Recovery from drugs and alcohol opens up a whole new world for individuals who decide to take back their lives and get clean and sober. A new lifestyle and the hope that comes with putting down the drugs and alcohol often means new job, school, and relationship opportunities. If you’re in early recovery, you may have been told to stay away from new romantic relationships. It may seem like an unnecessary or even unfair idea, but the truth is that new relationships in recovery can often be complicated and may even interfere with the process of getting clean and sober.
Why Stay Away from New Relationships in Recovery?
Many individuals who get clean and sober decide to participate in a recovery fellowship, such as Narcotics Anonymous or Alcoholics Anonymous. In these programs, many people get a sponsor who helps them to work the twelve steps of recovery. Most of these individuals have probably heard the suggestions to stay away from new relationships in recovery for a period of time- usually a year, or until they are finished working their steps. But why? Well, the truth is that early recovery can be a complicated and difficult time, full of learning about oneself and doing the hard work to maintain sobriety one day at a time. The reasons many people suggest staying away from relationships in recovery during this period are:
- working on oneself is difficult with the added distraction of dating
- most people in early recovery are just getting to know themselves and what they want out of life and out of relationships
- early recovery means hard work, and oftentimes there isn’t enough time or emotional space to fully commit to a relationship
- fights and break-ups are a part of dating, and people in early recovery may not yet have the coping skills to deal with these things without relapsing
- in order to be a good partner, one must be mentally and emotionally healthy and whole- this is a process that takes time, and many people in early recovery aren’t there yet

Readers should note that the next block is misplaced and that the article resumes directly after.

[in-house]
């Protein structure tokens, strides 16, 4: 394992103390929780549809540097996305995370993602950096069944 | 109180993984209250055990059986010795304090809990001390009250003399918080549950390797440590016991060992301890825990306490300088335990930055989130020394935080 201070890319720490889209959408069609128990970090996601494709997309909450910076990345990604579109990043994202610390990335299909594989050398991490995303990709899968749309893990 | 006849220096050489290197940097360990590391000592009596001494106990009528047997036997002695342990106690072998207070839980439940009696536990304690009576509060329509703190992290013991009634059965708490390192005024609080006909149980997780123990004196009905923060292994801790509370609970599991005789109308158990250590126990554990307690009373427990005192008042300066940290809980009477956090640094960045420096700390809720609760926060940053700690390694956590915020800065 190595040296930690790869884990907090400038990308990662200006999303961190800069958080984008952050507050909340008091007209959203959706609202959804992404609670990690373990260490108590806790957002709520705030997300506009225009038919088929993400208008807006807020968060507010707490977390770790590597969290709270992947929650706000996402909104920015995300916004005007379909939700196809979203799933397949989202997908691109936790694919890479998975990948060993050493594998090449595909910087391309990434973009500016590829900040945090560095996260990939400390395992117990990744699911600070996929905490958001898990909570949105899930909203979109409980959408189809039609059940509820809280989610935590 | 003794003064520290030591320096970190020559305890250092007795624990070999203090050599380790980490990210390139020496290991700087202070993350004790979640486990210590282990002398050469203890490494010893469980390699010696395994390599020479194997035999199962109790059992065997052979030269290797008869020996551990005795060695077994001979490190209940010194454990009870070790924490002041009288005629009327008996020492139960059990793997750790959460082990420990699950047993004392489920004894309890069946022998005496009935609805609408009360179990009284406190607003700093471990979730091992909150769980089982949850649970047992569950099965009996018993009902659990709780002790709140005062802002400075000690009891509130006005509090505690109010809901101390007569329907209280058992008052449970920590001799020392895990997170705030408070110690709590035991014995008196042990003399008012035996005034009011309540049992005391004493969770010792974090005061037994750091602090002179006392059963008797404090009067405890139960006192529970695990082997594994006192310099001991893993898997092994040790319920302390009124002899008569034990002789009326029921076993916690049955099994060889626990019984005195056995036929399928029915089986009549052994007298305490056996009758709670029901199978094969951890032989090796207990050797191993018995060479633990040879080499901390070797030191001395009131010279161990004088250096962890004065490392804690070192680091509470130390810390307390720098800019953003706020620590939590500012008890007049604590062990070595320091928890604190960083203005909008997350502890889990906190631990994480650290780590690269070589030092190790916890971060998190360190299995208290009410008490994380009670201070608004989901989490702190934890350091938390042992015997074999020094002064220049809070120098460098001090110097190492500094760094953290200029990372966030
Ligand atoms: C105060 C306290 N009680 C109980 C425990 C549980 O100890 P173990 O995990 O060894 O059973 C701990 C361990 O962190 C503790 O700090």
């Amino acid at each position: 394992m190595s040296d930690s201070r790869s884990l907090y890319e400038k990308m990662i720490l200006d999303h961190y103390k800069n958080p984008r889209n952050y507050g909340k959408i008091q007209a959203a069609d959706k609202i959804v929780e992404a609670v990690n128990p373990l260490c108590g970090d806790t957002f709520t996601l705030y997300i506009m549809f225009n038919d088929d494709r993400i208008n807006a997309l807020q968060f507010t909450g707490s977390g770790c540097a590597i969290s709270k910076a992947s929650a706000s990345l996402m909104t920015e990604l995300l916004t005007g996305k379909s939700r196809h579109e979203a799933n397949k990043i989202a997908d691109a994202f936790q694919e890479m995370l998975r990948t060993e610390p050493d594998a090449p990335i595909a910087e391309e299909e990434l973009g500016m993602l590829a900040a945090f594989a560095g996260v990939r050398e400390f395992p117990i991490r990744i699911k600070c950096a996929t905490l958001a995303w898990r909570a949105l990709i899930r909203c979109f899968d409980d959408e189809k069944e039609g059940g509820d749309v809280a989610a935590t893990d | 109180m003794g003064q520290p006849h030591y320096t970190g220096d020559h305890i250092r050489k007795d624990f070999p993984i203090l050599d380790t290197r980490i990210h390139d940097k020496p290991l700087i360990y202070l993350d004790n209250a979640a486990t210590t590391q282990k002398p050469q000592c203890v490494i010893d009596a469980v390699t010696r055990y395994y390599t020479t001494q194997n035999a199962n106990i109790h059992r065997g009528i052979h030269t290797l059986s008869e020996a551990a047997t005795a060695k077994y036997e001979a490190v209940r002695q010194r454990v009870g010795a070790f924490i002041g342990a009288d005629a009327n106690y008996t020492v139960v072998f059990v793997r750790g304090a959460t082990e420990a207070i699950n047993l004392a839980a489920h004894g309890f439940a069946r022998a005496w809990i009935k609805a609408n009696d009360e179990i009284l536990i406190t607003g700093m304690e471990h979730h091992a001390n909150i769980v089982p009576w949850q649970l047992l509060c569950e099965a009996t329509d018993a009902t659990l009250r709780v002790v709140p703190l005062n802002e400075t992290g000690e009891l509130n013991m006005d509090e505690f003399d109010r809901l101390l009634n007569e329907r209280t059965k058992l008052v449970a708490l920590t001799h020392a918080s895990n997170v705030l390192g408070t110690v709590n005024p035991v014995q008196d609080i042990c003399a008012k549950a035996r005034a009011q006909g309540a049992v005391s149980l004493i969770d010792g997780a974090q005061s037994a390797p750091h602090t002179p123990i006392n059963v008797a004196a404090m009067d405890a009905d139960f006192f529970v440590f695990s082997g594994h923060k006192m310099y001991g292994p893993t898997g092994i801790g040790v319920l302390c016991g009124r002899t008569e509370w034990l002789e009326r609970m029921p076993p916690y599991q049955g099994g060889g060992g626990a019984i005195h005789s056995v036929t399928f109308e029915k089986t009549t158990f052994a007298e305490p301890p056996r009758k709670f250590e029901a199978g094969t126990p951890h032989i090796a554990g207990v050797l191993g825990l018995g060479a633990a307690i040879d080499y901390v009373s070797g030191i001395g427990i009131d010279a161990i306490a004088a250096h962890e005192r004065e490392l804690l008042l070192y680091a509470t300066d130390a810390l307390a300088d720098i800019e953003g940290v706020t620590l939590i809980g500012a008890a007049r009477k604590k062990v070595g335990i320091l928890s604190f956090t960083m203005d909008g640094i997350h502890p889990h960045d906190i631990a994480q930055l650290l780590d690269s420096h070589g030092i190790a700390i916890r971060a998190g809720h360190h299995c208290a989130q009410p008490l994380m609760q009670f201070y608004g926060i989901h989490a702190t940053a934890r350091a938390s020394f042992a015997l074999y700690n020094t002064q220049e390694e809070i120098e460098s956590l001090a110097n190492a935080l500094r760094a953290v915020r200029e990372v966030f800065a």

- if one’s romantic partner relapses, this may create temptation for the other person to join them rather than stay sober
Navigating New Relationships in Recovery
People may suggest staying away from relationships in recovery for a year or another period of time, but let’s be honest- many people are going to have a spark with someone else and decide to enter into a relationship before it’s suggested. For some people, it is a part of their journey. When this is the case, there are some ways that both individuals can successfully navigate their relationship and their early recovery, reducing the risk of relapse for both. Some good suggestions for having relationships in recovery include:
- Be honest with your sponsor and your sober supports- they can support you and hold you accountable.
- Keep your recovery separate. Don’t always go to the same meeting, and make an effort to still attend meetings, sponsorship events, and activities that were important to you prior to your relationship.
- Consider seeing a therapist. Therapy can help with relationships in recovery as well as with every aspect of mental health, increasing the chances for a healthy love life and long-term recovery.
- Set clear boundaries. Have a plan for what you’ll do if your partner relapses or if you break up, and then stick to it should either of these things happen.
- Keep expectations realistic.
- Maintain honesty. You partner and your supports deserve it, and it will help you to be successful.
- Remember what’s most important- your sobriety! Don’t sacrifice the changes you have made and the work you have put in, no matter what.
Foundations of Recovery
Before a relationship or any other goal can be achievable, treatment is often necessary. Many people in active addiction or alcoholism are unable to maintain current relationships, jobs, or even a stable place to live. Prior to entering any relationships in recovery, people who suffer from substance use disorder have to be stabilized, usually in detox or a treatment facility. The temptation to enter immediately into a romantic partnership may be strong, because looking at one’s problems and doing the hard work to solve them is difficult. Oftentimes, people enter into relationships in recovery as a way to avoid looking at their own issues. The bottom line is that what’s most important is individual sobriety. Everything else, including relationships, are a bonus- and they come when we are ready for them.